devNoo

musings of a Software Developer

A look at spock as junit replacement

| 0 comments

At work we are looking into frameworks from dynamic languages to help us test java code easier. I personally like groovy to use for java testing as it is so close to java, and so there is no big learning curve( something to consider when you work for bigger companies) . Also in our project (big legacy project) i had already introduced a dsl to setup test-data in groovy. I looked at the software kata from uncle bob in which he used rspec for testing, and was looking for something like this when I stumbled upon spock.

Spock is a testing framework written in groovy, that can easily test java and groovy code. It integrates fairly well with the maven 3 surefire plugin and can be used just by configuring the maven plugin and dependencies, and thus without having groovy installed on build machines.

In Intellij the integration is good, in eclipse it should also work after some struggles with plugins for groovy etc.

I will sum up some points i liked about spock.

Bdd like style of defining you test methods.

def "test for reverse string method"() {
   given: "an input with abc"
      def input = "abc"
   when: "it is reversed"
      def result = StringUtils.reverse(input)
   then: "it should be "cba"
      result == "cba"
}

You can also use and: ie

def  "test for concatenate strings" (){
   given:  "a string with text abc"
      def input1 = "abc"
   and: "a string with text def"
      def input2 = "def"
   when: "they are concatenated"
      def result = StringUtils.concatenate(input1, input2)
   then: " the result should be"
      result = "abcdef"
}

Parameterization

Especially when using baby steps to implement a method, test parameterization is a verry usefull feature. JUnit has a way to do this, by using the ParameterizedTestRunner. Apart from that the interface for doing this is kind of ugly, you can only use one type of parameterization per test class. So if you want to test different methods with parameterization you must create multiple test-classes.

In Spock it is much easier:

def "tests for reversing a string"()

		when:
			def result = StringUtils.reverse(input) < /code>
   		then:
	   		result == expected
	   	where:
			input		| expected
			""			| ""
      		"abc"		| "cba"
      		null		| null
      		"reverse" 	| "esrever"
      }


this table form of defining the parameters is quite readable, if for some reason it is not convenient, you can define them by the following:

where:
	input << ["", "abc", null]
	expected << ["", "cba" , null]

Keep in mind that the where block can’t access your instance variables, and you can’t create mocks(using spock that is, Mockito mocks can offcourse be used).

Exception:

Like in junit there also is a way to tell spock an exception is expected:

when: "concatenate is called with a null argument"
	StringUtils.concatenate("abc", null)
then: "an illegal argument exception should be thrown"
	thrown(IllegalArgumenException)

It is also easy to inspect the exception:

when: "concatenate is called with a null argument"
	StringUtils.concatenate("abc", null)
then: "an illegal argument exception should be thrown"
	def e = thrown(IllegalArgumenException)
	e.message == " null argument not allowed"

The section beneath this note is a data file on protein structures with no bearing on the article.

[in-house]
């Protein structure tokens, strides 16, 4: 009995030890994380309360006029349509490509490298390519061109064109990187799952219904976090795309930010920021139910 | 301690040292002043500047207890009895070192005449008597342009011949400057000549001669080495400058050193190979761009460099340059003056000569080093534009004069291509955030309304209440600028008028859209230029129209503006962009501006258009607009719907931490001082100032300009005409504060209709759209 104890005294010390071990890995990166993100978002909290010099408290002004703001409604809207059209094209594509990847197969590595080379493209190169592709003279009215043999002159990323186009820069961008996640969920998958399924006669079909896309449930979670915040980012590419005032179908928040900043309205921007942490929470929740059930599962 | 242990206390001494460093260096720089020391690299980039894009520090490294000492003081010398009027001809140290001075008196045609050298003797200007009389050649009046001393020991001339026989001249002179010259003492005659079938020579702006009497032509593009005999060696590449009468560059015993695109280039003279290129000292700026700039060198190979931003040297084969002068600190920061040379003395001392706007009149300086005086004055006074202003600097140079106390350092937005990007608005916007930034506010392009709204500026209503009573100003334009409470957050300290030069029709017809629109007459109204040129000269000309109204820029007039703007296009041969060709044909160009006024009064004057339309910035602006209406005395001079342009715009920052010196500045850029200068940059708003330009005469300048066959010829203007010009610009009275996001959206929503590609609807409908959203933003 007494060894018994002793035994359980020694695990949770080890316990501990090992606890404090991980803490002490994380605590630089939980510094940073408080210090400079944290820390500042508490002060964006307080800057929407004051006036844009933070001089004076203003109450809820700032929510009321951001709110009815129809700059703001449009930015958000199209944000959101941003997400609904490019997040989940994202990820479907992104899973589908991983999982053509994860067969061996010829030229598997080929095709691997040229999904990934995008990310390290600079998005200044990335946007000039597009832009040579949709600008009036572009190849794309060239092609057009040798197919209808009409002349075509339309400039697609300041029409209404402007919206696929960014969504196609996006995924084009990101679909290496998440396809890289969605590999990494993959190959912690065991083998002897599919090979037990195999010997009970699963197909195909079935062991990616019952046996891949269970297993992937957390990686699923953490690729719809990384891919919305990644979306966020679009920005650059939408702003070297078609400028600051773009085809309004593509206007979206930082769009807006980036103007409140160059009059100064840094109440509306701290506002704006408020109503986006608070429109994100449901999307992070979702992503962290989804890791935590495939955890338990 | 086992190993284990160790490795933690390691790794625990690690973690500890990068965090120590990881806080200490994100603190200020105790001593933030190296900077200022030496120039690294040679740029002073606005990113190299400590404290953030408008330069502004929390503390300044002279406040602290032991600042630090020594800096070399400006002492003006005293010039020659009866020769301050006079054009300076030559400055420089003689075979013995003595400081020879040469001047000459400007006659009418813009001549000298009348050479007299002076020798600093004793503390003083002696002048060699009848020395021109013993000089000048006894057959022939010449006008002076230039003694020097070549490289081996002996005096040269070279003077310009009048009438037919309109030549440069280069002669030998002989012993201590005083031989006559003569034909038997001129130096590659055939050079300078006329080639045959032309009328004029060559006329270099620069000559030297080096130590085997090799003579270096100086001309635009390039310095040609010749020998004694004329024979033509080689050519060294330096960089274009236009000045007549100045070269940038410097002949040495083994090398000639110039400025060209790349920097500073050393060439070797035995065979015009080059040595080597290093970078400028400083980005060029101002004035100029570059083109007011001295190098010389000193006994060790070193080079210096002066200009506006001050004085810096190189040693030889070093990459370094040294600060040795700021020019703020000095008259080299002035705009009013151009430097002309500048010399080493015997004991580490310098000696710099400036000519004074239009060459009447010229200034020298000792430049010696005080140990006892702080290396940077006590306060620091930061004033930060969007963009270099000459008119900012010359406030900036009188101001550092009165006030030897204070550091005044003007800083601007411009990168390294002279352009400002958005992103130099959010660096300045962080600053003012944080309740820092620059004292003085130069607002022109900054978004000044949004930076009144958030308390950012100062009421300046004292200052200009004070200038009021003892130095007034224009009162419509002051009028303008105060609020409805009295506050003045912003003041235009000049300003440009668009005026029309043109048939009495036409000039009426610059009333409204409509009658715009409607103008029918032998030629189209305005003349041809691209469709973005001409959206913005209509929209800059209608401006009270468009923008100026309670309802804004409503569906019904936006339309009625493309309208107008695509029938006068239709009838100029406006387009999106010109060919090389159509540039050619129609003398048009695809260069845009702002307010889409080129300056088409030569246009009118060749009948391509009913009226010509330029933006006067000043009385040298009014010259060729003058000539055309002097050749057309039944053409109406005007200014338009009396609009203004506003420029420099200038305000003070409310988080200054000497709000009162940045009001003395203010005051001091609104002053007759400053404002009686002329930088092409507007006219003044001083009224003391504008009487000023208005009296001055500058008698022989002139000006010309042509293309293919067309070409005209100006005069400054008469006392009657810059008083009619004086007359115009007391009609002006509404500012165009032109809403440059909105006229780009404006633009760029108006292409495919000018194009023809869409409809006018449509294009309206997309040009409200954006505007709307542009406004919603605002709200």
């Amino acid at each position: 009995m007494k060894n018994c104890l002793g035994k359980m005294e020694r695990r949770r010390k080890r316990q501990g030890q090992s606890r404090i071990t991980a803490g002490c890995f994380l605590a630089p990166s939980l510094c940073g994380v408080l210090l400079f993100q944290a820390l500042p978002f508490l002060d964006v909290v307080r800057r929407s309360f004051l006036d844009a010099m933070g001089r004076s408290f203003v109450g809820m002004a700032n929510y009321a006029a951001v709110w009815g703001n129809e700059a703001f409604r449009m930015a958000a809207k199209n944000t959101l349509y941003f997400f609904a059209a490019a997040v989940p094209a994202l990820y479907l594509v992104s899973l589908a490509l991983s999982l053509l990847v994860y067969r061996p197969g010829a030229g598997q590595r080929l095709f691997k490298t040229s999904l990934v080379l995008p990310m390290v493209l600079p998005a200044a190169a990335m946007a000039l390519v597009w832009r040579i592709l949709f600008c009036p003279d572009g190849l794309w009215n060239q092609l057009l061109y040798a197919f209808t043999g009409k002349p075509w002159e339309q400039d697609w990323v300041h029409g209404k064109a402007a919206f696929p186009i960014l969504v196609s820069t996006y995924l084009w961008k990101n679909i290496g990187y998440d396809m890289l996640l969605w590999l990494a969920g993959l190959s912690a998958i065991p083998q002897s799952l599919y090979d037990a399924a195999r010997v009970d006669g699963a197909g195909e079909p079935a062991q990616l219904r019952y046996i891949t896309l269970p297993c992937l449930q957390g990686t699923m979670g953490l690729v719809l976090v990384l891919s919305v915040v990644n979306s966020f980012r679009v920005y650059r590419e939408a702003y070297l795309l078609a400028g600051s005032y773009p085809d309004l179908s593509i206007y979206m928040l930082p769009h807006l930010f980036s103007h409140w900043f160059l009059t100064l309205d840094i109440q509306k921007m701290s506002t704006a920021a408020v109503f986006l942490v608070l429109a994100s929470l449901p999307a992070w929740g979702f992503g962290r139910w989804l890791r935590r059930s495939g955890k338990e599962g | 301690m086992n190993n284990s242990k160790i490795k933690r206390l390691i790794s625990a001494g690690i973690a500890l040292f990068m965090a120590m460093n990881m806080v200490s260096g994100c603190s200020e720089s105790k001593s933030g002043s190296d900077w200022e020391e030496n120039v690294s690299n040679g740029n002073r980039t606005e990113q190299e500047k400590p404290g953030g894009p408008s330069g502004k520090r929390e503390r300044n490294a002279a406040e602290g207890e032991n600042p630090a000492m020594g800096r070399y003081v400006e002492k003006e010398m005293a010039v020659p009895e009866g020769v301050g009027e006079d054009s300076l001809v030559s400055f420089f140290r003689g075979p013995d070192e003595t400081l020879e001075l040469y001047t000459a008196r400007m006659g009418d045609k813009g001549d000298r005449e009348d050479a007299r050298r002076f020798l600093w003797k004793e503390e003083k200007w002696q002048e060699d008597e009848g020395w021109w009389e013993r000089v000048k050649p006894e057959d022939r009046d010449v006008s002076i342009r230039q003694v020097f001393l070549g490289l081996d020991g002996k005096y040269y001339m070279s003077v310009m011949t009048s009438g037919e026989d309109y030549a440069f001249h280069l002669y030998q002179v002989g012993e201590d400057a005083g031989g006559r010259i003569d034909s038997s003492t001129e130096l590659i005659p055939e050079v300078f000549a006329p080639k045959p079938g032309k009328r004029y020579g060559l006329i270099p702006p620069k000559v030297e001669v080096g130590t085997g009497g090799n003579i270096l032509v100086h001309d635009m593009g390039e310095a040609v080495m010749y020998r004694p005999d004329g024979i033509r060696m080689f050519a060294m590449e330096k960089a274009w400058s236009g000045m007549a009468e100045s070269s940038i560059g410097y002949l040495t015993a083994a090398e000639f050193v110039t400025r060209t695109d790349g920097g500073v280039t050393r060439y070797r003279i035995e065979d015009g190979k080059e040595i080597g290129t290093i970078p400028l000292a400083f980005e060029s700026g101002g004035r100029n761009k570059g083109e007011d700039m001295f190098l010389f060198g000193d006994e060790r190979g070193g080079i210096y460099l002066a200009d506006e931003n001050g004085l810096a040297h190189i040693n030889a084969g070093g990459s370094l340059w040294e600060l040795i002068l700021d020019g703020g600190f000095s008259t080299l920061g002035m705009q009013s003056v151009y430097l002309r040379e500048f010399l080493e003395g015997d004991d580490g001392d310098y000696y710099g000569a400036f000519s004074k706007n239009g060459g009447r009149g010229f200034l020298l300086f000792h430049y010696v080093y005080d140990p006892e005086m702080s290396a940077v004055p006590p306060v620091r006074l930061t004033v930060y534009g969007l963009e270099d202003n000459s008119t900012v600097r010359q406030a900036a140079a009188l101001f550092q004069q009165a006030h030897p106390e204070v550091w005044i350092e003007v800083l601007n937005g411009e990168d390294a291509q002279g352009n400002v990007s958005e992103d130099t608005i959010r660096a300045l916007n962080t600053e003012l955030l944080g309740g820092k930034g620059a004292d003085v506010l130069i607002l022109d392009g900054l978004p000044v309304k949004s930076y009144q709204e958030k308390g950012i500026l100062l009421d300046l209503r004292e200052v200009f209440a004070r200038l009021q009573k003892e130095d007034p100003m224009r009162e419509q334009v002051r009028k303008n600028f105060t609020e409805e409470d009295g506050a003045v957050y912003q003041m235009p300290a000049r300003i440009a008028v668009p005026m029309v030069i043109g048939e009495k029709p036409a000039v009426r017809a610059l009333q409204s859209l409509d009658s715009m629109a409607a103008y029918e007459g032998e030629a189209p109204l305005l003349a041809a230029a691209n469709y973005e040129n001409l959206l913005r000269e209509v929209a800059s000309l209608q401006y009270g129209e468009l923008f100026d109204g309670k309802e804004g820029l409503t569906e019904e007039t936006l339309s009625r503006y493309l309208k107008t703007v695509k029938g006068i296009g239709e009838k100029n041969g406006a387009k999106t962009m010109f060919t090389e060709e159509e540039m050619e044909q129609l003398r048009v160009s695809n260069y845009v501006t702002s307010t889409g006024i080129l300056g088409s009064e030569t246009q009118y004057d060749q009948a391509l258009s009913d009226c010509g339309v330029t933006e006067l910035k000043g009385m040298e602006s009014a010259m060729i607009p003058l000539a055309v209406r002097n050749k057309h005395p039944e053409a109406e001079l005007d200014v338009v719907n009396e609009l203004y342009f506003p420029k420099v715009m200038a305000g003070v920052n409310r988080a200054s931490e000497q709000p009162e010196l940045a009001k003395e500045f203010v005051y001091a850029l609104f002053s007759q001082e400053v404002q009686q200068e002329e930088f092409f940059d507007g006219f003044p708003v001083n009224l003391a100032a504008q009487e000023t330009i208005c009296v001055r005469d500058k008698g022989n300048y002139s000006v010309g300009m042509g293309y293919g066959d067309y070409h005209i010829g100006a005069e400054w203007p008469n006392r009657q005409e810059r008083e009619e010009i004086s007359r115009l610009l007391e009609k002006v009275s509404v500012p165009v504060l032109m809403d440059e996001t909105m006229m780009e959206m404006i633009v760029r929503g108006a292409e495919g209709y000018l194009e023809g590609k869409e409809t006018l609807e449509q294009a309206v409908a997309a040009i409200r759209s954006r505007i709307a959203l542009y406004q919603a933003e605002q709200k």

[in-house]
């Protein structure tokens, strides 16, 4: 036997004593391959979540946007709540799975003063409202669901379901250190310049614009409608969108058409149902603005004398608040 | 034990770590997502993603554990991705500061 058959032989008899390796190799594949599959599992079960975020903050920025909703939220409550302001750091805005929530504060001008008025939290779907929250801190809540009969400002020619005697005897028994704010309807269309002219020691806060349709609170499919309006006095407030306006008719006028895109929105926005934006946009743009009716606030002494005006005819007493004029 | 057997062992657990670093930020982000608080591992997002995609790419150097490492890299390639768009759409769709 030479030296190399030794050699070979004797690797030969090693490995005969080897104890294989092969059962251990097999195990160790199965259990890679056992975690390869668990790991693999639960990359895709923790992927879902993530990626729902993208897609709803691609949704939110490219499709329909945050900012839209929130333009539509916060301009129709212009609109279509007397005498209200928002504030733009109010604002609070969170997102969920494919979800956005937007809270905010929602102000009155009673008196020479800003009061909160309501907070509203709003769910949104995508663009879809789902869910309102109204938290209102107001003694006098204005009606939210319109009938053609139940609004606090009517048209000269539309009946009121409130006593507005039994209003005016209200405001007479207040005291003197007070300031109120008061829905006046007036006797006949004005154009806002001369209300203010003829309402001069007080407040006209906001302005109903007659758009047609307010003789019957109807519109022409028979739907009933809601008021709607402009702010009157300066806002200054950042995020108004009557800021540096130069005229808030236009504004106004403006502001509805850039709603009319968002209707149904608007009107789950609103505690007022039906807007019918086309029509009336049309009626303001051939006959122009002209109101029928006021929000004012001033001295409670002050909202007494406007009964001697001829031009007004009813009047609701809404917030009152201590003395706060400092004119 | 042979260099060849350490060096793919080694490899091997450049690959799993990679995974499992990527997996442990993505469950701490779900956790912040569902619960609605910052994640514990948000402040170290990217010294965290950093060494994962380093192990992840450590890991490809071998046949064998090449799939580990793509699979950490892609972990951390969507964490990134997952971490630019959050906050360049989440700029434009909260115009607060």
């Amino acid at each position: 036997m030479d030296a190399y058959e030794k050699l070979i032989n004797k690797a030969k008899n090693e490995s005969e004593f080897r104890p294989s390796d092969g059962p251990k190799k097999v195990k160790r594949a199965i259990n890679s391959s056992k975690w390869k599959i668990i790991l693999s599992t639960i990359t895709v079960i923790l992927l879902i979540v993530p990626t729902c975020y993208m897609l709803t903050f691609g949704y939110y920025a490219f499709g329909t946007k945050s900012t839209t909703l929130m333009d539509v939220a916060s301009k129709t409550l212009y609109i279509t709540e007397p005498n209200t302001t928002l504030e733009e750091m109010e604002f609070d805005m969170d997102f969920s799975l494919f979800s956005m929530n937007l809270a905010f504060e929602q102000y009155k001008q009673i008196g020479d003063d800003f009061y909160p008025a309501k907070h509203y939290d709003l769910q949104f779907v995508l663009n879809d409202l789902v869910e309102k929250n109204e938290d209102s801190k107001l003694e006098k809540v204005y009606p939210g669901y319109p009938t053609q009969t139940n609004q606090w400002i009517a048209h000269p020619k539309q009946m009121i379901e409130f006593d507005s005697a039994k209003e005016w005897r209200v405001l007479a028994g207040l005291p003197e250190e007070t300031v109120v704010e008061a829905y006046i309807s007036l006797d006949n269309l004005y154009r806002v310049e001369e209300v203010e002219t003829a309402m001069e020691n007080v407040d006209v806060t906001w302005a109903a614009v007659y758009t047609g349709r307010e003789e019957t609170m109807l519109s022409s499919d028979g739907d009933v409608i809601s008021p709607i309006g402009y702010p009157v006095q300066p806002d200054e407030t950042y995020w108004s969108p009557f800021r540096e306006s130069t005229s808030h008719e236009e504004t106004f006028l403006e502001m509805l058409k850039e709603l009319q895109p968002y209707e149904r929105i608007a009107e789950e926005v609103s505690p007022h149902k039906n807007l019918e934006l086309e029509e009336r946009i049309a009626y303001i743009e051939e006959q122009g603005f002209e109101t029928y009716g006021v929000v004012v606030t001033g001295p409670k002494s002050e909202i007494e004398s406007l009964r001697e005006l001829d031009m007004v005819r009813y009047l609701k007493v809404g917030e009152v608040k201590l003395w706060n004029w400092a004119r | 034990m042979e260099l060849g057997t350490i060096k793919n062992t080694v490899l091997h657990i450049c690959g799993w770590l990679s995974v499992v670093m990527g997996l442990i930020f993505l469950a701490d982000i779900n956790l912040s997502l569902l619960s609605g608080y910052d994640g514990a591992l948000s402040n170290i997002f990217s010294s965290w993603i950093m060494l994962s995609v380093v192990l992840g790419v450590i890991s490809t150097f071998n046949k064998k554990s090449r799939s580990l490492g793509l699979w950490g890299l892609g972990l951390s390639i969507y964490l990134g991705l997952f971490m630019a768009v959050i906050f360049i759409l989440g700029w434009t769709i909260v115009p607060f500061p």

Mocking

Spock includes its own mocking framework, which is quite a simple and eassy to use mocking solution. Next to its own framework you are also able to use Mockito and other mocking frameworks.

Spocks way of defining a mock:

def mockedPersonDao = Mock(PersonDao)

or

PersonDao mockedPersonDao = Mock()

the behavior of a mock can be defined in the setup block(or the given and “and” alias) like this:

def "test for FindPerson"(){
	setup:
		def mockedPersonDao = Mock(PersonDao)
		PersonService personService = new PersonService()
		personService.setPersonDao(mockedPersonDao)
		personDao.findPerson("lucas") &gt;&gt; new Person("lucas")
	when:
		def result = personService.findPerson("lucas")
	then:
		result.name == "lucas"
		result.age == 0
}

it is also possible to define the behavior and verify that the methods are called at the same time

def "test for FindPerson"(){
	setup:
		def mockedPersonDao = Mock(PersonDao)
		PersonService personService = new PersonService()
		personService.setPersonDao(mockedPersonDao)
	when:
		def result = personService.findPerson("lucas")
	then:
		1 * personDao.findPerson("lucas") &gt;&gt; new Person("lucas")
		result.name == "lucas"
		result.age == 0
}

Now exactly one call is expected and the person is returned when this happens.

If you want to return a different result each time the method is called and you don’t care about the argument, you can use this:

3 * personDao.findPerson(_) &gt;&gt;&gt; [new Person("lucas"), new Person("julie"), new Person("binck")]

The mocking framework is quite evolved, but sometimes i still miss some features of Mockito, like argument captors etc.

conclusion
All things regarded i would really recommend java developers to give spock and with it groovy a try to test your application. Spock delivers a nice bdd style for creating tests, has excellent parameterization options and decent built in mocking support. Groovy will also provide you with a lot of time savers in comparison to java, while it still is a verry simple language to learn for a java developer.

I didn’t try to create integration tests with it, so i don’t know if it is integrates with spring etc, but for unit tests it is excellent.

´╗┐

Leave a Reply

Required fields are marked *.